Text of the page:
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Colonel Richard A. Greenwood

When Colonel Duane Richens decided to return to retirement in May 1993, Governor Michael O. Leavitt selected the lieutenant over Executive Protection and Protective Services Section as his replacement. Richard A. Greenwood was sworn in as Colonel on August 5, 1993. During this same ceremony, Ferris E. Groll, a 27 year police veteran who served 9 years as Logan police chief, was sworn in as Deputy Commissioner. Groll, 51, replaced Brant L. Johnson, who retired July 31.

Colonel GreenwoodRichard Greenwood, a 16 year veteran of the Utah Highway Patrol, had also served with the Miami Metropolitan Police Department in Florida prior to coming to Utah. Colonel Greenwood believes in allowing supervisors to make decisions at the appropriate levels. He also focused on automation, looking for ways to eliminate unnecessary paperwork, and how to be more productive with limited resources.

Colonel Greenwood’s administration also developed ten areas of emphasis. The ten area of emphasis are public service, impaired drivers, occupant restraint, criminal interdiction, commercial vehicle safety, safety education, technology, community policing, human resource development, and local law enforcement support.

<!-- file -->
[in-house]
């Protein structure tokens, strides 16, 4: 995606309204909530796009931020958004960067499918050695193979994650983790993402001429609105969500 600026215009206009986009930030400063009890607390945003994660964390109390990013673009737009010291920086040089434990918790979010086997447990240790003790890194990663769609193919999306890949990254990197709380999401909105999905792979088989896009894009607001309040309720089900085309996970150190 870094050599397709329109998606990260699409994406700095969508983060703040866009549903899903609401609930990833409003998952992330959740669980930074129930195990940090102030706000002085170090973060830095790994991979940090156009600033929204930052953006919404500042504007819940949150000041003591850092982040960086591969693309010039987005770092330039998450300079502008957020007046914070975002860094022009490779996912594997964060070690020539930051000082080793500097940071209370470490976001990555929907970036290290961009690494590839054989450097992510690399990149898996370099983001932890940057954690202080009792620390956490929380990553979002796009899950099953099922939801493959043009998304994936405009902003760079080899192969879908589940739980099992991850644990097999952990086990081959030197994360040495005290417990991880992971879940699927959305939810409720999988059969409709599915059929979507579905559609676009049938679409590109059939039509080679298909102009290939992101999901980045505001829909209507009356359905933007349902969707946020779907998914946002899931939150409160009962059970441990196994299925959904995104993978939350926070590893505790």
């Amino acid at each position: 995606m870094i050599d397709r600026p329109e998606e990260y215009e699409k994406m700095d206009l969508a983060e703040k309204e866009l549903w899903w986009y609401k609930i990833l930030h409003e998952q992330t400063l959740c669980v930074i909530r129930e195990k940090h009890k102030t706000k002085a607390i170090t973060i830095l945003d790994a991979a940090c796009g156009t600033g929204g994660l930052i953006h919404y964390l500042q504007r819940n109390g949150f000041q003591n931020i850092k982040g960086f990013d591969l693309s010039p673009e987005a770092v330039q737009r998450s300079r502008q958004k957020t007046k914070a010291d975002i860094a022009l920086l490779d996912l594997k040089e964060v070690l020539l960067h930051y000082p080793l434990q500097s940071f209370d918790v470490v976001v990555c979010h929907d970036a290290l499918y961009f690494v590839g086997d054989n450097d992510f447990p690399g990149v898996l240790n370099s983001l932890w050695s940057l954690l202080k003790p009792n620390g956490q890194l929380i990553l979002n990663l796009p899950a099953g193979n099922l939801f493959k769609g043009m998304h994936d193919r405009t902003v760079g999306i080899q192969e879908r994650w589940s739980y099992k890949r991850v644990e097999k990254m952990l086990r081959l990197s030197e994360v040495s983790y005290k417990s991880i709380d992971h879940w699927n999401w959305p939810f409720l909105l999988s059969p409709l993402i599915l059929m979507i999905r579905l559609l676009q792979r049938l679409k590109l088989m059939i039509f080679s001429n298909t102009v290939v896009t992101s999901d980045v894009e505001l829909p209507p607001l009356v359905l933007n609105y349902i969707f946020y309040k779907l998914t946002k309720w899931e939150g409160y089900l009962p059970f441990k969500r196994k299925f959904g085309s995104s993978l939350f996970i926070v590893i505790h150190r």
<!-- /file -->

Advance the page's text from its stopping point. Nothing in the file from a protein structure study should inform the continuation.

In an effort to build his own team, Colonel Greenwood replaced four of the five existing captains. Under his administration seven lieutenants received new assignments. Despite this major shift in command, Lieutenant Colonel Gary E. Gunrud remained as assistant superintendent. Lieutenant Colonel Gunrud’s insight and vision of the future was the type of creative thinking desired by Colonel Greenwood.

Under Colonel Greenwood’s administration a mobile computer pilot program was implemented. Fourteen patrol cars in Weber County were modified to accommodate computers in March 1995. For the first time in the history of the Patrol, troopers could complete all necessary paperwork from their patrol car. Under this program numerous reports were combined into a single report, making it possible for troopers to spend more time on patrol and less time working on reports.